Close-up view of a Rolodex

#115 Jan/Feb 2001 — Faith-Based Initiatives

Faith Based Directory

Under the new administration, faith-based groups are going to be asked to play an increasing role in solving social ills and building sustainable communities. The organizations listed below can help […]

Photo by Flickr user Ged Carroll, CC BY 2.0

Close-up view of a Rolodex

Photo by Flickr user Ged Carroll, CC BY 2.0

Under the new administration, faith-based groups are going to be asked to play an increasing role in solving social ills and building sustainable communities. The organizations listed below can help local faith-based groups choose their roles carefully and meet the challenges they take on.

Faith-based networks are national or regional groups of affiliated organizations (usually, but not always, congregations) that focus on community organizing and are usually comprised of ten to sixty member organizations. Networks provide training and often professional organizers to fledgling groups.

The intermediaries listed provide training and technical assistance specifically to faith-based groups on a wide range of community development activities such as social services, housing, economic development and advocacy.

Editor’s note, 2022: Some of the information below has been updated; for some of the organizations, the information may no longer be correct.


Asset-Based Community Development Religious Network
2215 Shooting Star Lane
Ft. Collins, CO 80521-1362
ABCDRN is a national network that uses asset-based community development, which focuses on the strengths and assets of members and residents, to support and build community within congregations and neighborhoods. Editor’s note, 2022: This organization was dissolved in 2013.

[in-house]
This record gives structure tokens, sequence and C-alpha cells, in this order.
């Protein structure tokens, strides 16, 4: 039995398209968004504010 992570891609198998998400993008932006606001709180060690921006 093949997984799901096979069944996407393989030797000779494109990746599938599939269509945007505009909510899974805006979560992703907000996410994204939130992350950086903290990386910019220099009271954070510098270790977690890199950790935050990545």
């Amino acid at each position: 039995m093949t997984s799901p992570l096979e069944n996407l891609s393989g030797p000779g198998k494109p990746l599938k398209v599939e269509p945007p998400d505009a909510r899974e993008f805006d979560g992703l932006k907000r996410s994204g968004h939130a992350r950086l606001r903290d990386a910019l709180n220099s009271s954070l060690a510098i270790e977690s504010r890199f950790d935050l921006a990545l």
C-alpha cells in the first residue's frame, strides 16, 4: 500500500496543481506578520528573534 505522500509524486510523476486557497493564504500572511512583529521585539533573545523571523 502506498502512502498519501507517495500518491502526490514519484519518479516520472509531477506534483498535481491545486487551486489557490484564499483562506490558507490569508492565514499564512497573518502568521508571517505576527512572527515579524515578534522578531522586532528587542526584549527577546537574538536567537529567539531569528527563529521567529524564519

Direct Action & Research Training Center
314 NE 26th Terrace
P.O. Box 370791
Miami, FL 33137-0791
DART’s mission is to assist in the development of strong, congregation-based, grassroots community organizations committed to democratic principles and Judeo-Christian values like justice and fairness. Its vision is rooted in an understanding of religious congregations’ prophetic role in holding society’s political and economic systems accountable for acting fairly.

Gamaliel Foundation

5416 S. Cornell Ave.
Chicago, IL 60615
The Gamaliel Foundation is a national network of professional community organizers and key institutional leaders working to rebuild urban areas. They work with faith-based community organizations that are trying to live out their spiritual convictions in the public arena.

Organizing and Leadership Training Center
307 Bowdoin Street
Dorchester, MA 02122
OLTC is a network of seven broad-based organizations located in cities or metro areas of Massachusetts and Connecticut. OLTC is also affiliated with the Industrial Areas Foundation (IAF). Editor’s note: As of 2022, this organization appears to be defunct.

Pacific Institute for Community Organization
171 Santa Rosa Avenue
Oakland, CA 94610